As shown in FIG. 1, a back cover plate 35 is disposed over the bottom surface 13 of the circuit board 10 and conforms to the configuration of the circuit board 10 except that it does not extend beyond the notch 29 in the circuit board 10. The back cover plate 35 is a sheet of insulating material that may conveniently be similar to or like that of which the circuit board 10 itself is made and is bonded to the circuit board 10 to provide protective insulation for the conductors thereon. The back cover plate 35 also serves to help retain an electronic component under test within the device receiving aperture 18 of the circuit board 10 as the back cover plate 35 is not apertured. The back cover plate 35 has a conductor (not shown) extending in line with the center conductor 28 on the lower surface 13 of the circuit board 10 so as to make contact with the device package.
The electrical portion of the test fixture has now been described. It is, however, also significant to the performance of a test fixture that means are provided to retain the device under test in place. In accordance with the present invention the test fixture also comprises a barrier board 41 specifically illustrated in FIG. 5. The barrier board 40 is of an insulating material sheet, conveniently like that of the circuit board 10, and is fixed to the circuit board 10 by insulating plugs 42 (FIG. 2) that extend through apertures 43 of the barrier board 4% and apertures 22 and 23 of the circuit board 10.
The barrier board 40 has a device receiving aperture 45 with projections extending within the aperture from the sides thereof defining grooves 46 of a number and so spaced so as to receive in each a lead 31 of the electronic component to be tested. The barrier board 40 is disposed over the device receiving aperture 18 of the circuit board so that in placing an electronic component to be tested within the device receiving aperture 18 of the circuit board the leads thereof will automatically fall within the grooves 46 of the barrier board 40 providing positive lead location. If the leads of the device to be tested are not properly straight and parallel, the device may not be inserted into the test fixture.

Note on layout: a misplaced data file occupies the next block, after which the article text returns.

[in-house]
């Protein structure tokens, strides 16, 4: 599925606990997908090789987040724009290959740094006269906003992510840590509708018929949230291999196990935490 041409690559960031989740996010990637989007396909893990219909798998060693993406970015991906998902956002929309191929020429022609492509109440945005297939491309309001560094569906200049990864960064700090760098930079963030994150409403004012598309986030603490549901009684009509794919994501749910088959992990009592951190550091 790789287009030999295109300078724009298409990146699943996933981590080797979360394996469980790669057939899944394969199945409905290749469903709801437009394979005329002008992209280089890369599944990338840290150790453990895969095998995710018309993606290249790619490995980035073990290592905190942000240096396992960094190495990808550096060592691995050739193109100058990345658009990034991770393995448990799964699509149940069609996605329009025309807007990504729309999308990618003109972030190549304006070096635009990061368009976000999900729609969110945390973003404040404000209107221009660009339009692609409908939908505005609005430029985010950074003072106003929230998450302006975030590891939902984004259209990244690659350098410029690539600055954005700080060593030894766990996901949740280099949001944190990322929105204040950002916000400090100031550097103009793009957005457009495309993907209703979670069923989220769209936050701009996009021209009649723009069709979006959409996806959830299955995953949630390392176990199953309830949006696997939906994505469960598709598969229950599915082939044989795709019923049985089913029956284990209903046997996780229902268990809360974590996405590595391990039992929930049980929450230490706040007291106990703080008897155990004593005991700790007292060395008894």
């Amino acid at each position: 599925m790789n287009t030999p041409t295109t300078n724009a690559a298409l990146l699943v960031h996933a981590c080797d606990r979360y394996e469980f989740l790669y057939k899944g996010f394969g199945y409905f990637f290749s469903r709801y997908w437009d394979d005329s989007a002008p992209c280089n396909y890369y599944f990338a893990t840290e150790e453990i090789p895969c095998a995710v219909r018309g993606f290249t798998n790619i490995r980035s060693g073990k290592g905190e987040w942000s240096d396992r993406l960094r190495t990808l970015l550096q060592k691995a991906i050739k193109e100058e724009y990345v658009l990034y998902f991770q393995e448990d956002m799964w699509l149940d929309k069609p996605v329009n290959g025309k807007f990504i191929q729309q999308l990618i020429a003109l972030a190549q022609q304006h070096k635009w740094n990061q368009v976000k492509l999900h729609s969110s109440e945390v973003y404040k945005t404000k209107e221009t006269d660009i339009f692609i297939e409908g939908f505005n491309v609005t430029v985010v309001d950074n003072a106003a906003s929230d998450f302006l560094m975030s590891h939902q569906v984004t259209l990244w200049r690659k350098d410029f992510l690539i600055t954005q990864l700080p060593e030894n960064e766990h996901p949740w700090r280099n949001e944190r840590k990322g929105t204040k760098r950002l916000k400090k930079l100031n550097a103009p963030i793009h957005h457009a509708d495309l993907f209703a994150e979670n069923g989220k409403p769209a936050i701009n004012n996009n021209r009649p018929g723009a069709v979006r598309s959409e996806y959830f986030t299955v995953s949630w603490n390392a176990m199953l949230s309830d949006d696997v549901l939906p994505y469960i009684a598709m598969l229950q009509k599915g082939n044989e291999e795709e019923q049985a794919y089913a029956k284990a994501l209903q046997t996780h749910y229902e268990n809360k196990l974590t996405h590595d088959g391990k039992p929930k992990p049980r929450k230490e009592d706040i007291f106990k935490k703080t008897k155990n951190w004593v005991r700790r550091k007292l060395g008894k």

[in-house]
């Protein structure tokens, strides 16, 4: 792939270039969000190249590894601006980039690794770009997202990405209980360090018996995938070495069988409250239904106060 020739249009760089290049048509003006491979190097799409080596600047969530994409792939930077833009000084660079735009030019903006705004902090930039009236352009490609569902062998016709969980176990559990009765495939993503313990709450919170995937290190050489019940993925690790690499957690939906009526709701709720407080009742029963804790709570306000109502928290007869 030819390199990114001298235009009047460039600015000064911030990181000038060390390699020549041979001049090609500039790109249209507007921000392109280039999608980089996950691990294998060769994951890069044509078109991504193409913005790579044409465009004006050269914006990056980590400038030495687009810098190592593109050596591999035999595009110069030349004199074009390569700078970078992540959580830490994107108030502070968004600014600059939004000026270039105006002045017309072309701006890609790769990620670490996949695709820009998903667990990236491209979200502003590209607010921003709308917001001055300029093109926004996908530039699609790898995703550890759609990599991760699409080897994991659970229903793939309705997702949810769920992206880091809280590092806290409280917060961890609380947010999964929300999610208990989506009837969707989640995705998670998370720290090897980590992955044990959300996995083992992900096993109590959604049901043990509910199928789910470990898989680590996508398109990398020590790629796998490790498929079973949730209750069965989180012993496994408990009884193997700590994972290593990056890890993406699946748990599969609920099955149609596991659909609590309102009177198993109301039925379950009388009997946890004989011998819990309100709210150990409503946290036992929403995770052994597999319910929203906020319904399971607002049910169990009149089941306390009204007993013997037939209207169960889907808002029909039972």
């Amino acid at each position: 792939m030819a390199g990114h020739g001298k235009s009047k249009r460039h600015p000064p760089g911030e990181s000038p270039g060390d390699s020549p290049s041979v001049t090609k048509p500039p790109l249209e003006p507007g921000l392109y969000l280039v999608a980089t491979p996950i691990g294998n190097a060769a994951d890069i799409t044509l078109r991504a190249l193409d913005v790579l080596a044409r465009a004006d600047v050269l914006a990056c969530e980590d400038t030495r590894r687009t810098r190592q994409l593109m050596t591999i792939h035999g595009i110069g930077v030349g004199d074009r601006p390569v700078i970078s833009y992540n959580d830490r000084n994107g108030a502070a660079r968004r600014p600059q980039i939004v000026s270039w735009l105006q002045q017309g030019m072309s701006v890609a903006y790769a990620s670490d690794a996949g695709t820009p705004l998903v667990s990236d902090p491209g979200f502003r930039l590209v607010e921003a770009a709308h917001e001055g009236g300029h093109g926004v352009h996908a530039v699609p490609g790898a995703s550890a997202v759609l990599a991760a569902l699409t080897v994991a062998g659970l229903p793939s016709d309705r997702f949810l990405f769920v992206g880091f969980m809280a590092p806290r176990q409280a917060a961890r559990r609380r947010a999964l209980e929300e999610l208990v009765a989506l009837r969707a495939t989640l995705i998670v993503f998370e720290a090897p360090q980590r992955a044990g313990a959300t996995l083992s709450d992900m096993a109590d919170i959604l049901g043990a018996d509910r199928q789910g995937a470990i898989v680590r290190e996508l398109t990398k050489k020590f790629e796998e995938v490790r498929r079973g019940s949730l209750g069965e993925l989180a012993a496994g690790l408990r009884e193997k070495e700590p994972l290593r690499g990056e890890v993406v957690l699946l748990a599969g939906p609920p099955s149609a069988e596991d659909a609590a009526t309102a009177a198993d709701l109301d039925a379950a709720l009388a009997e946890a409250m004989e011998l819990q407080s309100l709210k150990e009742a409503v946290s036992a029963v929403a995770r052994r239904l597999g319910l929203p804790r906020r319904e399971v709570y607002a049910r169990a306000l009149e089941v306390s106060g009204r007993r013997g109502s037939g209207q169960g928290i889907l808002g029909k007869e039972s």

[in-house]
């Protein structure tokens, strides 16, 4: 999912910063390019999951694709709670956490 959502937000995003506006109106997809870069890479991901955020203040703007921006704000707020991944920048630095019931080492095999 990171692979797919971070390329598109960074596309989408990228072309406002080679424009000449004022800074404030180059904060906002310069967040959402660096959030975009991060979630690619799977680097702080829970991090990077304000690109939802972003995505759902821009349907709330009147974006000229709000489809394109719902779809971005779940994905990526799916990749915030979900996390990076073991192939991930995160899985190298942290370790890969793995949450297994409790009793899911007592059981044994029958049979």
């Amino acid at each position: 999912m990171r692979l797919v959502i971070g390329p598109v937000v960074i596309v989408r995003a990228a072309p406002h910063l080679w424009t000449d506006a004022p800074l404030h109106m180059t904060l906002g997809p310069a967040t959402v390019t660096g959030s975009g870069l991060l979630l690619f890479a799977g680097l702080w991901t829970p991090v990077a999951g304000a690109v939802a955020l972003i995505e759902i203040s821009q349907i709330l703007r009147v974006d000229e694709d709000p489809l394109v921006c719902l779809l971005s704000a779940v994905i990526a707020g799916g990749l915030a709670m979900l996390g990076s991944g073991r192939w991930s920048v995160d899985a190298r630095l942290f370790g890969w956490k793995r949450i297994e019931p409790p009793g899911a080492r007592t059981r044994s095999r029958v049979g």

An additional element of a test fixture in accordance with this invention is that particularly illustrated in FIG. 6 in inverted position relative to the other figures. This element is a pressure plate 50 comprising a sheet of insulating material 52, conveniently like that of the circuit board 10, on which there is mounted a projection of insulating material 54 having a depressed portion 55 and raised shoulder portions 56 that conform to the aperture of the barrier board so that the pressure plate 50 may be disposed over the device to be tested in a manner such that it applies pressure to the device leads to ensure good contact. The raised portions 53 on the pressure plate 50 are for locating it within the apertures 43 of barrier board 40. A layer of resilient material 58 such as soft rubber, may be disposed on the surface of the portions 56 to assist in the uniform application of pressure.
It will be recognized that the barrier board 40 and circuit board 10 (including the back cover plate 35) are for convenience usually permanently joined together. The pressure plate 50 is not, of course, as it must be removed in order to insert or remove a device 30 from the fixture.
The apertures 47 and 57 in the barrier board 40 and pressure plate 50, respectively, are merely for the purpose of orientation of a sheet of insulating material during a conventional multi-stage punching operation suitably used when these elements of the fixture are manufactured. Other indexing marks, such as notches at the periphery, may also be present.